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UPPERCASE magazine

The Suitcase Series Volume 2: dottie angel, now shipping!A Collection a Day by Lisa Congdon, packaged in a collector's tin! Work/Life 2: the UPPERCASE directory of international illustratorsDownload the FREE iphone app!An illustrated storybook for sophisticated children and whimsical adults.

NEW! Shoegazing Notecards curated by Janine Vangool and published by Chronicle Books.

Click here to purchase Shoegazing Notecards 




current inspiration


The Case for Off-Line Creative: Textiles and Trampolines

This post is the second in a series written by Christina Crook. Christina Crook has been a regular contributor in the pages of UPPERCASE magazine and we're happy to welcome her to the blog this week with a special guest post series on the case for being creative offline. 


Samantha Cotterill:

Textile Design

After a five-year break from a painting career to have children, Samantha Cotterill (also known as mummysam,) returned to the art world as a self-taught fiber artist, creating one of a kind sculptures using all natural fibers. Today her energies are focused on creating a line of fabric designed exclusively for her Etsy shop.  

“My current work is quite digital, with this past year seeing a big move from fiber drawings and sculptures to digitally coloured illustrations and textile designs. Many of my illustrations are based on raising a child with spectrum, and the textile design are a fun and playful outlet to explore my love of colour and pattern.”

Samantha’s relationship with the Web is something she’s given a lot of thought. Online she’s found Validation, a space to Experiment and an opportunity to Avoid. She’s recently implemented a specialized tool to curb her wayward online ways...A trampoline.

Describe your relationship with the Web. I have a love/hate relationship with the Web, and will probably continue to do so for as long as I allow the internet to be around me. The types of relationships I have struck with the internet are quite diverse, with each one occupying my life at varying degrees. Validation, avoidance, dependence, healing, experimental, past-time, and survival are but a few examples of the types of relationships I can have with the Web. I look to the internet for validation when posting new work and waiting for feedback, and avoid it when the time spent creating is being squashed by the endless hours of searching and looking at meaningless things. I depend on the internet to keep me creatively connected to others and help my business grow, and experiment with it when posting new work that is unlike anything I have done before. 

What advice would you share with others regarding the interplay between the physical work of making and the online demands of the Internet? Make sure you are the devoting the time you need physically and emotionally to create a good body of work, and set up a structured routine that will eliminate any wasteful "let me just check this quickly" moments on the internet.

Do you try and restrict your time online? Why or why not? As a means of necessity, absolutely. While going on the internet can offer a wonderful source of inspiration, it's accessibility to all things creative can allow oneself to easily get lost in it and lose sight of how much physical work time is being neglected. I would mistakenly tell myself "just 20 more minutes and then I'll start work", and find myself still saying that 3 hours later.  It takes time for me to get into a good work rhythm, and if I spend much of that time browsing the internet, then another day will have gone by without any real work being accomplished.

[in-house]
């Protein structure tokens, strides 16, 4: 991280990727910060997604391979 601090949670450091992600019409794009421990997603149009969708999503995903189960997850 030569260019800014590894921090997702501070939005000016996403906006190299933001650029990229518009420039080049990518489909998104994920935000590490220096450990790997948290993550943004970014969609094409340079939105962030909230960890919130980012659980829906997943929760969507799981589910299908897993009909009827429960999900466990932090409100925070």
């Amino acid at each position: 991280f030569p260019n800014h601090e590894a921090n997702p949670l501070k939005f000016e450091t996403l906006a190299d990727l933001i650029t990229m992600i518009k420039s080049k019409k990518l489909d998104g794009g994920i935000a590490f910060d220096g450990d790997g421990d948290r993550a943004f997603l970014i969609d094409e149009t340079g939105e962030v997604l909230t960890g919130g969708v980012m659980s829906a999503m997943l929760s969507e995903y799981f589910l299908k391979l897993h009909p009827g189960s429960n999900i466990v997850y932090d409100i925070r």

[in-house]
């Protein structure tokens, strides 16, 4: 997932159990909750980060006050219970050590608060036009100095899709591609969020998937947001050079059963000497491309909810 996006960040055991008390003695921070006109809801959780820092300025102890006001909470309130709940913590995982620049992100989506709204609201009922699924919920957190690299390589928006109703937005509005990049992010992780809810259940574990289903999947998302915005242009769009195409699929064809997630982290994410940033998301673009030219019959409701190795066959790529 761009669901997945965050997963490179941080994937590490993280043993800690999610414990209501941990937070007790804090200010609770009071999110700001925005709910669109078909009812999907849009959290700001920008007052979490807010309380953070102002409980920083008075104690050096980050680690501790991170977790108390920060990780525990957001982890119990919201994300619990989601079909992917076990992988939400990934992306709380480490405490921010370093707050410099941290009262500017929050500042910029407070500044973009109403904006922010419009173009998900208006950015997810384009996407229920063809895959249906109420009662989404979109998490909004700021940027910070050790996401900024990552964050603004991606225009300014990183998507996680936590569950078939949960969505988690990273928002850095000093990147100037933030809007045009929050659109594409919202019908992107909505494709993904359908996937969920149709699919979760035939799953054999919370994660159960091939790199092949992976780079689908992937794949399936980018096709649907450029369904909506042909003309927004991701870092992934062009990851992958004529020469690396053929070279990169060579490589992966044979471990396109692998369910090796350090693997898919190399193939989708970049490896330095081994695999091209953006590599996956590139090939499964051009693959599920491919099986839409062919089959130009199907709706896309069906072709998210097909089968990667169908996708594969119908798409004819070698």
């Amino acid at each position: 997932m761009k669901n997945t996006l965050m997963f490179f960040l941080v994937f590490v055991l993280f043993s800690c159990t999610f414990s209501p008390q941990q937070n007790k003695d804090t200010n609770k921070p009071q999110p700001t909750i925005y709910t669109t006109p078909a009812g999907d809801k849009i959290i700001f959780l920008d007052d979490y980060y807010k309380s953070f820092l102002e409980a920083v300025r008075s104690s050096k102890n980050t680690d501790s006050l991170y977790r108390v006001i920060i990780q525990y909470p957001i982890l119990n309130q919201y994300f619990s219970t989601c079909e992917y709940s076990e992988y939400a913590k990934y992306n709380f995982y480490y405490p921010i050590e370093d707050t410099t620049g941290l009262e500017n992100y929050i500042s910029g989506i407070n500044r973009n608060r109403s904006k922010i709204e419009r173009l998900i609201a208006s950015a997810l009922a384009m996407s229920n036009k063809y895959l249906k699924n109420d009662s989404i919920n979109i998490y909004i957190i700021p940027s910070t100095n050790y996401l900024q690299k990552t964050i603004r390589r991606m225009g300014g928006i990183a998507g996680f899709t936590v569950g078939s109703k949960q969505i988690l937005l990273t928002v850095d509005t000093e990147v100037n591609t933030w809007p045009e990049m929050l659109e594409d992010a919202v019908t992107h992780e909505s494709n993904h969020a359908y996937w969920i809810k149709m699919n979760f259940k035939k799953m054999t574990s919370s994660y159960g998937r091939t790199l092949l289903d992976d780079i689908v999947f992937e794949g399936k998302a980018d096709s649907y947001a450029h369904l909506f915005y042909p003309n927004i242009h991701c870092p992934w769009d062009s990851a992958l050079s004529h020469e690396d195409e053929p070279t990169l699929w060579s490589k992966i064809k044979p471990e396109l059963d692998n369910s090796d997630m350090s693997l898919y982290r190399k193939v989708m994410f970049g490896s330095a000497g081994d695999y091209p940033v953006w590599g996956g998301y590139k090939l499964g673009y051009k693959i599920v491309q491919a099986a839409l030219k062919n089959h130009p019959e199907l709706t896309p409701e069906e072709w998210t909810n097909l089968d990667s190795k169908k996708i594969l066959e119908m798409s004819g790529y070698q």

Do you have a structured approach to your use of the Internet such as set times you check email, do updates, etc? This is something I have only just implemented, after noticing the amount of wasteful time that was being spent from jumping back and forth between my work and the Web. With the recent implementation of a daily schedule and clock that sits right in front of me, I am trying to bring back a balance that stops my ADD brain from wanting to quickly check something on the internet just 5 seconds after opening up Photoshop.

I have forced myself to only check e-mails two times a day, which has been much more difficult than I thought. I didn't realize how much I was going to my e-mail, and even worse yet, checking my flickr account to see how many new views I had since my last check 3 minutes prior.

With the suggestion of a trampoline from a friend of mine, I now go and jump madly for a few seconds when I start noticing my little fingers starting to twitch as the "need" to check things on the internet gets stronger. (I know it sounds silly, but it works. Trust me).

There is a set time where update are made, and another set time for any networking that needs to be done for the growth of my business.  I have even incorporated a set time for "free time", where I can spend some good guilt-free moments to have fun and just tinker about...

Up Next: Tugboats & Woodcuts


The Case for Off-Line Creative by Christina Crook

Christina Crook has been a regular contributor in the pages of UPPERCASE magazine and we're happy to welcome her to the blog this week with a special guest post series on the case for being creative offline. Christina recently unplugged from the internet for 31 days, typing a daily letter rather than posting to her blog, surfing the net or turning to the computer for distraction, entertainment and affirmation.

Please join us every morning this week as Christina introduces us to other creatives and their off-line habits.

Christina's documentation of her off-line experiment, Letters from a Luddite: What I Learned in 31 Days Off-line, is available through Blurb

Space to Create:

The Case for the Off-line Creative